Dragobete, Romanian love holiday
The Dragobete is the Romanian version of the Valentine’s Day, that celebrates love. It is celebrated on February 24 and symbolizes the beginning of spring for our ancestors, the joy of nature’s awakening, fully shared by human beings.
Dragobete, unlike the kind and gentle Saint Valentine of the Catholic tradition, is a charming, restless and passionate man. Initially an ancient Dacian god, a matchmaker and a godfather of animals, Romanians turned Dragobete into the protector of the love of couples that meet on Dragobete Day, a love that was forecasted to last for the whole year, similarly to birds that ‘get engaged’ on the same day, tradition says.
A special saying is dedicated to this day: ‘Dragobete kisses the girls.’ There are many beliefs referring to this holiday. For instance, they say that attendants to this holiday would be protected from diseases, and especially fever, and that Dragobete helps people to have a successful year. Girls and boys dressed in their best clothes met in front of the church and left to the woods, to search for spring flowers.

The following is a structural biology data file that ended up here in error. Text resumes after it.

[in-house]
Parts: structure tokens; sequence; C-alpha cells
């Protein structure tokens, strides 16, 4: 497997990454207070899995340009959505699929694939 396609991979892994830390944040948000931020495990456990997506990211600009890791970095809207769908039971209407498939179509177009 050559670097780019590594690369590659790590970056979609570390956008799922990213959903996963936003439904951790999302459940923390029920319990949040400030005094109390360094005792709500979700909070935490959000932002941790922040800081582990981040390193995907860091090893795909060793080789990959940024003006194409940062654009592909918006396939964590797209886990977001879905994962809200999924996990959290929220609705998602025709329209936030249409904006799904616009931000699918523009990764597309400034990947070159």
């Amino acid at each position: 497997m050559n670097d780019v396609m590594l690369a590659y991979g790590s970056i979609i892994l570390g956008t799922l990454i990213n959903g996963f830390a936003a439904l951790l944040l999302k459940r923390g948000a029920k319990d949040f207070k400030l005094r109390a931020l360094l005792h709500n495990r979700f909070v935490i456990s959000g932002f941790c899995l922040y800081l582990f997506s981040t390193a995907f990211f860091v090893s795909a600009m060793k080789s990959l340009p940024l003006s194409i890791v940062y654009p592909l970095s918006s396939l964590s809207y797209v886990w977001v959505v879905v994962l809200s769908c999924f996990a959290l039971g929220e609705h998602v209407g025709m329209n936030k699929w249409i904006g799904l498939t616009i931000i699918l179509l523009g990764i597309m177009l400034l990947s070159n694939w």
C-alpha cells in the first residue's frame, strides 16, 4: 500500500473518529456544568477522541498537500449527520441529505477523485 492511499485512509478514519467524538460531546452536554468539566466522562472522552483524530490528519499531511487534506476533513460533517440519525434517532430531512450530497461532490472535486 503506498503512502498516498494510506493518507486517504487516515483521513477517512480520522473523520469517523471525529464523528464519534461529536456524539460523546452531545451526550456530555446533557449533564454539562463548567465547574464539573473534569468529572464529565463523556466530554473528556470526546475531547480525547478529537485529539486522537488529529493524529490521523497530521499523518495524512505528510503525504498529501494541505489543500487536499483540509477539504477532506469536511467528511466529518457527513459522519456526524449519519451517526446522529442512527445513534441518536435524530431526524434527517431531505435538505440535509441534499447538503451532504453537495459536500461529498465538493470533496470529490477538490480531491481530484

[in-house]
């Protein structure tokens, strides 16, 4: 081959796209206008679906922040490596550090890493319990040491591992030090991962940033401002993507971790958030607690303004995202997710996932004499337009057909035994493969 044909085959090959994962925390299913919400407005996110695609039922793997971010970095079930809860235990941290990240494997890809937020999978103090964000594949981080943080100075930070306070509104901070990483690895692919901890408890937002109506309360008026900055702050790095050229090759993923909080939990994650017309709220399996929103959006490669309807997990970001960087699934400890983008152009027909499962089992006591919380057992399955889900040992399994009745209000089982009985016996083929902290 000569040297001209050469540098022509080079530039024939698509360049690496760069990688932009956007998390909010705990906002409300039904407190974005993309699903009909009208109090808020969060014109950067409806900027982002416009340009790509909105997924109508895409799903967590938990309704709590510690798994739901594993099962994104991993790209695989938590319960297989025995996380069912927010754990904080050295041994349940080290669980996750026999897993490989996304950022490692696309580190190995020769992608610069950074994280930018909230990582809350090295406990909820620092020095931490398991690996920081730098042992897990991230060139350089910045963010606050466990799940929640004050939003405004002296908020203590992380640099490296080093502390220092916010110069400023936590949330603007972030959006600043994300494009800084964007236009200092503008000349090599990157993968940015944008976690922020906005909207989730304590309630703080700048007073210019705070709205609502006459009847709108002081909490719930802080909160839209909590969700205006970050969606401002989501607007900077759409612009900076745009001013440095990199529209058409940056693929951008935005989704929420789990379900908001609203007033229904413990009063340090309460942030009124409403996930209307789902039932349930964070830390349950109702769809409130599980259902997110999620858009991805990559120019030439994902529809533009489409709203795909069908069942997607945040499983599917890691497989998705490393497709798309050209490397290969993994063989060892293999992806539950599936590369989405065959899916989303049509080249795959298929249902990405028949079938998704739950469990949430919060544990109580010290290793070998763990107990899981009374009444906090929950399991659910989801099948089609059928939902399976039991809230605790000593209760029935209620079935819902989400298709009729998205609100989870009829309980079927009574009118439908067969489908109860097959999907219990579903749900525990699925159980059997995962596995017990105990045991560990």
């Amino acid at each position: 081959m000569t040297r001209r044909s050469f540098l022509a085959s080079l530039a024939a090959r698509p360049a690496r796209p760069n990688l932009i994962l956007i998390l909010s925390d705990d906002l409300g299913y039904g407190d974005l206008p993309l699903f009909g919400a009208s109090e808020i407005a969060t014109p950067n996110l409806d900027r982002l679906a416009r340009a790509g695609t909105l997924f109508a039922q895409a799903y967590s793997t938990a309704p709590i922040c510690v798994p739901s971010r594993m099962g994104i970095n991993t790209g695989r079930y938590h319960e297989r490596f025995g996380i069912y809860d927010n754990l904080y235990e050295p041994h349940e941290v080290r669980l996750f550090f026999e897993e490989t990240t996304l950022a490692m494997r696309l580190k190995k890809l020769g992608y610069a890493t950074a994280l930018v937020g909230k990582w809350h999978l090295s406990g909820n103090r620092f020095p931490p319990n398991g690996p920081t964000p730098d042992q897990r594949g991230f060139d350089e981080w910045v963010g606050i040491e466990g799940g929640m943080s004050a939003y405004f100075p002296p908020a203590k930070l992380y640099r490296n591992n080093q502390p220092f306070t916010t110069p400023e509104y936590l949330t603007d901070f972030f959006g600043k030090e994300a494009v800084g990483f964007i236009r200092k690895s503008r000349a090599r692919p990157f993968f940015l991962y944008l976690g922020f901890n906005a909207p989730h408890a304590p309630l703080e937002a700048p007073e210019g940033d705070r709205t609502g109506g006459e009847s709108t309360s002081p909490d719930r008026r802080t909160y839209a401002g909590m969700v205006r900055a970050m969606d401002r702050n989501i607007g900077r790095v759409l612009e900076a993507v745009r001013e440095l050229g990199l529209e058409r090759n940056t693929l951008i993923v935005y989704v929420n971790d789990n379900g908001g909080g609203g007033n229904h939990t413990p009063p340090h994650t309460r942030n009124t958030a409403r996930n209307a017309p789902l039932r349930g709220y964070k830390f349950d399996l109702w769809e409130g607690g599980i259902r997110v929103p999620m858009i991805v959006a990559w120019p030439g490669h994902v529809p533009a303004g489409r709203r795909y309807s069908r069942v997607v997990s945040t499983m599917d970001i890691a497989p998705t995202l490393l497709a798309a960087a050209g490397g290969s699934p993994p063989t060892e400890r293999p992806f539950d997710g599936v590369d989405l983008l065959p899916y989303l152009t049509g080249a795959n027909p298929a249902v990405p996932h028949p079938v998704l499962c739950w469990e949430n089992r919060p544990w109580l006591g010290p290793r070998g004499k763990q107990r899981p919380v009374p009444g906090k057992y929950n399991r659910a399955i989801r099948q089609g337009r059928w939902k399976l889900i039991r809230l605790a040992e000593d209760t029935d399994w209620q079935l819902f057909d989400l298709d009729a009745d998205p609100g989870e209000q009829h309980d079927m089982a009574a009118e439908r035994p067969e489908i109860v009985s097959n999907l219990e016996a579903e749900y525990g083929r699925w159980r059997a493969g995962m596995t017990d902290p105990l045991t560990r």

Romanian folk tradition says on Lovers Day, birds are nesting and mating. As the birds do, young men and women are meant to get together and start wooing. If weather is nice, men have to go to the woods and pick snowdrops from under the snow. During the evening, the girls and boys gather round a fire and they tell stories and sing songs.
When the girls are heading home, the boys are supposed to steal a kiss from them. The couple that kissed in front of the other youngsters are considered engaged for a whole year.
Other folk traditions say village people were forbidden to work on the field, as Dragobete would punish them and steal away their human voice, replacing it with a bird’s voice. People are not allowed to go hunting wild birds or sacrificing domestic birds on this day, as birds were considered the messengers of love.
Young girls who want to get married have to go to the woods and pick berries and flowers, which they take home and place in water. This ritual was believed to have given them beauty and luck in marriage.